Gigabyte Aorus CV27F Monitor Review: 27" Of 165Hz Curved Gaming Bliss

Article Index

Gigabyte Aorus CV27F Review: Viewing Angles and RGB control

To test viewing angles, we loaded up the HotHardware home page in Google Chrome to see how colors shift. Then, in a totally dark room, we photographed the display at several different angles. Since the CV27F has a VA panel, colors will probably shift more than a typical IPS display. The benefits of VA panels are that there's typically little to no backlight bleeding or glow around the edges, response times are generally quicker, and the image usually has an overall higher contrast ratio than their IPS rivals. Considering you'll typically sit and look at the monitor head-on, using a VA panel should be a good choice for gamers. These viewing angles represent a worst-case scenario where multiple people need to look at the screen. 

front

Prior to testing, we reset the monitor to factory defaults and then calibrated the display using our ColorMunki Smile colorimeter and the free, open-source DisplayCAL 3 calibration software. Head-on, the CV27F looks outstanding; white is bright and black is very dark. Colors are rich and saturated, contrast is excellent, and overall images look great. We did have to manually set the refresh rate in Windows to the panel's native 165 Hz the first time we connected the CV27F to our test PC, but that is common for high-refresh displays. Even the fastest scroll of a webpage or the fastest movement of a mouse pointer was animated fluidly. 

angle leftangle right

The CV27F has a VA panel with a light but effective anti-glare coating. The viewing angles aren't quite as good as an IPS display, but they're far better than even the best TN panels. At extreme viewing angles, the display starts to dim slightly and colors get washed out. Despite the overall less contrast-y look, text was still very legible and there was no hint of color inversion like you see in a TN monitor. The curved nature of the CV27F's big panel means that the viewing angle is never uniform, which aids readability on the far side of the monitor when you are centered in front. As the panel starts to curve back around towards the far end, colors start coming back. 

angle top

From an extreme top angle, the panel had the same washed out look that it did from the sides, but just like before, text is very legible. Every accessibly-priced display technology today has to deal with this to some degree or another, so we don't count this as a strike against this particular model. Once you sit down in front of the CV27F the image quality is bright and saturated.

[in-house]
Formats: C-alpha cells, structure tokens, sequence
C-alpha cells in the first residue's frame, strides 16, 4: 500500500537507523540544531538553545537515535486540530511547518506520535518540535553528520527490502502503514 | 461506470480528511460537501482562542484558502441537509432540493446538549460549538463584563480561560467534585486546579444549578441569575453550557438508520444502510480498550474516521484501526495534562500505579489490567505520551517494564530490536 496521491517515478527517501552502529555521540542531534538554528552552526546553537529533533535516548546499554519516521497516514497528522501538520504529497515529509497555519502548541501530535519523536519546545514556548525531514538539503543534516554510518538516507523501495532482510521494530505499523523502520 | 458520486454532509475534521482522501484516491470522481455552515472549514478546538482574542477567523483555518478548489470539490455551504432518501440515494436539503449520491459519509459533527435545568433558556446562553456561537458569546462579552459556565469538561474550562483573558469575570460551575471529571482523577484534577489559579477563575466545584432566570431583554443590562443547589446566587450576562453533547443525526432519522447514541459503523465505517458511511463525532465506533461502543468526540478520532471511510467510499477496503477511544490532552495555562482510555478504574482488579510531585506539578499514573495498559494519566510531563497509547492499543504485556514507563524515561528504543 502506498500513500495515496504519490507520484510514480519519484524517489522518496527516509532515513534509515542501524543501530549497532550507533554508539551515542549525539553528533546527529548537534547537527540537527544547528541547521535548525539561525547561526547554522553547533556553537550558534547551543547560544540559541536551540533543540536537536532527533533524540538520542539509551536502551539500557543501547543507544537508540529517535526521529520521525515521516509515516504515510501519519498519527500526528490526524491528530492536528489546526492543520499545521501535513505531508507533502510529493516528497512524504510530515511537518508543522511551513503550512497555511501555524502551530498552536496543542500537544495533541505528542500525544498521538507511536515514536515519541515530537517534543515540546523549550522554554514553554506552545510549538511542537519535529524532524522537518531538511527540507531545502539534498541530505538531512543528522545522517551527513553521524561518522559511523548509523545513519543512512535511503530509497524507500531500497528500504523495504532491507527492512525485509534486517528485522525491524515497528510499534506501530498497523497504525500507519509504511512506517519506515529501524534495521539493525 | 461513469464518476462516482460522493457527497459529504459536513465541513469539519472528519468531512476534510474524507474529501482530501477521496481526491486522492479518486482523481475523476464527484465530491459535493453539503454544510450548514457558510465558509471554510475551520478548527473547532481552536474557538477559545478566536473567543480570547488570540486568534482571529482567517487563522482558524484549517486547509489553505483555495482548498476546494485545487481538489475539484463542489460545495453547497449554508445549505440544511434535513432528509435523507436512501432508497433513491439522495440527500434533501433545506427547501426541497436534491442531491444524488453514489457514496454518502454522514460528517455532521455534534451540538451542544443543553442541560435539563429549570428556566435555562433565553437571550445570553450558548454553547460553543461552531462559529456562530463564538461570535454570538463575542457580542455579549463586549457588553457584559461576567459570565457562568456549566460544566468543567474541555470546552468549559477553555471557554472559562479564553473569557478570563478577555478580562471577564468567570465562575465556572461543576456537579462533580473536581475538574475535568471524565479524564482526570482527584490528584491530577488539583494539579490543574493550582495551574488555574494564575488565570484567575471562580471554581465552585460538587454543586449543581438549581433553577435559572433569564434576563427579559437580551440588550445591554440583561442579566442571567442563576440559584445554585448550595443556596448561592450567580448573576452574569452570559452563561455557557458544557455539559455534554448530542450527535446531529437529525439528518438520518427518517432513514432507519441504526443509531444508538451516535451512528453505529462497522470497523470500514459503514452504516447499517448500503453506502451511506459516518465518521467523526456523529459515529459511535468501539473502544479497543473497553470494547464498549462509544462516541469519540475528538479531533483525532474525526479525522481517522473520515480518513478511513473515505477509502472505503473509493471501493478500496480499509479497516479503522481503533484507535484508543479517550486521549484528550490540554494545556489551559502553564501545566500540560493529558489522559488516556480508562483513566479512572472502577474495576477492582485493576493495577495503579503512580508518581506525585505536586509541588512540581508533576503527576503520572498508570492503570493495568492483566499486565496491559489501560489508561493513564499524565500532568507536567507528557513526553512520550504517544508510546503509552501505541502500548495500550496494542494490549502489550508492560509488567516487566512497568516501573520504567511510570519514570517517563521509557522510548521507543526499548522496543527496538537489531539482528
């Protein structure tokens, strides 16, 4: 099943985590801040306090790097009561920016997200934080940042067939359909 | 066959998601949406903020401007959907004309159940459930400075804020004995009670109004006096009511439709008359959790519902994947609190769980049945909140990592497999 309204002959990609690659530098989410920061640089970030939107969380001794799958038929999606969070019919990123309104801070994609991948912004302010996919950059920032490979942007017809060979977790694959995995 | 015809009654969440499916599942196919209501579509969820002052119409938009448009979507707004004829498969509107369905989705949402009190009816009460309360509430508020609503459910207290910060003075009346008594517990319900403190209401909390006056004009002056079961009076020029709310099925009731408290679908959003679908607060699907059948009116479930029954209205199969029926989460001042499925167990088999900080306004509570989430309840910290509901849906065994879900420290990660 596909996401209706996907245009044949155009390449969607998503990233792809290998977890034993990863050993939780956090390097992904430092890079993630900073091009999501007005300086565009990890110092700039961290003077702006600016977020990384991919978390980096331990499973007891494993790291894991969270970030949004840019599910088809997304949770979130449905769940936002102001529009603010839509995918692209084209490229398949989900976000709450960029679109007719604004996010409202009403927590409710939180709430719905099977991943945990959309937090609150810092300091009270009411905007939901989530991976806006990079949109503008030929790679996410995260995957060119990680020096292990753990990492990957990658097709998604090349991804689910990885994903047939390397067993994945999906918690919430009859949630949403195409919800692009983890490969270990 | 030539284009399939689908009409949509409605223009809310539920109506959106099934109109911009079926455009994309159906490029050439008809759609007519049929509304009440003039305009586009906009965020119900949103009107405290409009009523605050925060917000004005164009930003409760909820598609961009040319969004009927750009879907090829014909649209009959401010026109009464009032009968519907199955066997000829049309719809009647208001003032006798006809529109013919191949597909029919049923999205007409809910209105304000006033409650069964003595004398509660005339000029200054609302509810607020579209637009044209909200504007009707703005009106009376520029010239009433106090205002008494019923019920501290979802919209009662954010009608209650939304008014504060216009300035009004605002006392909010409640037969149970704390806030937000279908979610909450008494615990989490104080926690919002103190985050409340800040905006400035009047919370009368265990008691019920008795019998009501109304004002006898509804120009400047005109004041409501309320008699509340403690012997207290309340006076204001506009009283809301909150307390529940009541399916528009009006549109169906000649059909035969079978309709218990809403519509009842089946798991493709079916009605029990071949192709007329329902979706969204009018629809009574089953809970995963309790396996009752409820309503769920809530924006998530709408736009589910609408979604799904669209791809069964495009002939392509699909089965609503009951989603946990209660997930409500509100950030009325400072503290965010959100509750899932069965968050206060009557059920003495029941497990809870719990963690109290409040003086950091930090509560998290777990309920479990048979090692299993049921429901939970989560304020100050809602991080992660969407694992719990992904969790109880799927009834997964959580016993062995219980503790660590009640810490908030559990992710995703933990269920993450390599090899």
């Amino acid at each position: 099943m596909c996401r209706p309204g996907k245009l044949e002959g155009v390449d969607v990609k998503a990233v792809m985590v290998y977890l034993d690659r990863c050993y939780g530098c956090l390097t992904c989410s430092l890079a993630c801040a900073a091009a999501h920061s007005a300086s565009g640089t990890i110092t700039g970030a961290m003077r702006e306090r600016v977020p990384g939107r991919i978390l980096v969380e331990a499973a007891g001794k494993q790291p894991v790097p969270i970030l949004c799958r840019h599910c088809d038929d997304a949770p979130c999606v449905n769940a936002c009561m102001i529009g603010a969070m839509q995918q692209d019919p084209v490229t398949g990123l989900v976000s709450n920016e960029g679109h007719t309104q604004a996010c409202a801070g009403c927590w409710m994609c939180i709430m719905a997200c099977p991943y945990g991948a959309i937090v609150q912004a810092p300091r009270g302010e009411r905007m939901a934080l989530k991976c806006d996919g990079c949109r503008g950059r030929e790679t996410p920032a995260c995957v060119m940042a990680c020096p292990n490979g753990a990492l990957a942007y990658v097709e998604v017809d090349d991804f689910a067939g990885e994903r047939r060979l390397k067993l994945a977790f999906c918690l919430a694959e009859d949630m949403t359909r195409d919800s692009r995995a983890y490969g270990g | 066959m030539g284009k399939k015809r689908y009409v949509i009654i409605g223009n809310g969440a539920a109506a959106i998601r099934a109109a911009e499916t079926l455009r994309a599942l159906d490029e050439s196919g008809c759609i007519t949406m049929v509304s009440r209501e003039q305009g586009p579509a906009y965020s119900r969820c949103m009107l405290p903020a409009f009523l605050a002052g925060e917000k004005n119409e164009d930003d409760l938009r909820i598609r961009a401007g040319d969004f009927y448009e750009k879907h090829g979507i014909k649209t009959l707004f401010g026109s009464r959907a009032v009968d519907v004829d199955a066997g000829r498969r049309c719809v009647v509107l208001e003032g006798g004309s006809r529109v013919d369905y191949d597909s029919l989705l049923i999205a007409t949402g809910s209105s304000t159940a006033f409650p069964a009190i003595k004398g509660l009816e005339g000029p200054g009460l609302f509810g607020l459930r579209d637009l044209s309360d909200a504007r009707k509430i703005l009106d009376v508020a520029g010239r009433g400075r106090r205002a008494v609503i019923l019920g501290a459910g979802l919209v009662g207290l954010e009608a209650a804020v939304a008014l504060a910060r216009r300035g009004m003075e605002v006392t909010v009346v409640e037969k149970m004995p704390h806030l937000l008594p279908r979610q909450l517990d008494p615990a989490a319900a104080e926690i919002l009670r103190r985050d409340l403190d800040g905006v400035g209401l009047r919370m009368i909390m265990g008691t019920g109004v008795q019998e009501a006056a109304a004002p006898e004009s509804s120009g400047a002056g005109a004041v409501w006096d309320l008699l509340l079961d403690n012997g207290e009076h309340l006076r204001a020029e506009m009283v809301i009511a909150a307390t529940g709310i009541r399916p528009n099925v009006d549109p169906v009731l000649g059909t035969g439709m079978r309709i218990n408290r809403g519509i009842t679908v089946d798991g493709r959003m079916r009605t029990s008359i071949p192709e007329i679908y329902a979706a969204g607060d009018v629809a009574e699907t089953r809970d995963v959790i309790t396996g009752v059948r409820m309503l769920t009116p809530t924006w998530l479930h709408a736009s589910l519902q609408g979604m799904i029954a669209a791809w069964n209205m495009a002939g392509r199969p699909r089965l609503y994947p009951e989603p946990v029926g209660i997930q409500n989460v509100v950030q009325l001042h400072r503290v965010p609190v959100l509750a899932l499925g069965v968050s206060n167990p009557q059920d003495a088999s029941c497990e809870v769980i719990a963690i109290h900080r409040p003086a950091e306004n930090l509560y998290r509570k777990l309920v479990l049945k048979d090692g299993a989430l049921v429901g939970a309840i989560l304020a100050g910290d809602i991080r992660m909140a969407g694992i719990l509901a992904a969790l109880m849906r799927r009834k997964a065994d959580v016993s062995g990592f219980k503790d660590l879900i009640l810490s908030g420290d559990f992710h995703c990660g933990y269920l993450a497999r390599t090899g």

The CV27F has some RGB LED accents on the back, which work with Aorus's RGB Fusion 2.0 app. There's a total of 18 presets baked into the app, and most of them support selecting one of 16.7 million colors. While it's not possible to set the RGB LED accents to sync with video on the screen like you can on a Philips Ambilux TV, there are plenty of customization options. Our only complaint with this is that in most setups, the back of the monitor isn't visible. The LEDs don't get particularly bright, either, so there's very little light reflected off the wall. In short, there's no way to see the lights if your desk is pushed up against a wall like ours was and the back-bias lighting effect is minimal. 

aorus software rgb

Of course, having a normal wall-facing setup didn't stop us from moving the test equipment around so we could put on a laser light show. One oddity is that Gigabyte's RGB Fusion software shows the eagle logo lit up, but the actual emblem on the back of the monitor remains dark. Also unlike the software's mock-up, the LEDs only show one color at a time, even in color cycle mode. The array can show any color you can think of, though, and the transitions between colors are smooth. 

portal dark

We mentioned that the panel is bright and has well-saturated colors, but how bright and saturated is it? We'll find out thanks to our colorimeter and DisplayCAL 3's built-in reporting tools next.

Related content

Comments

Show comments blog comments powered by Disqus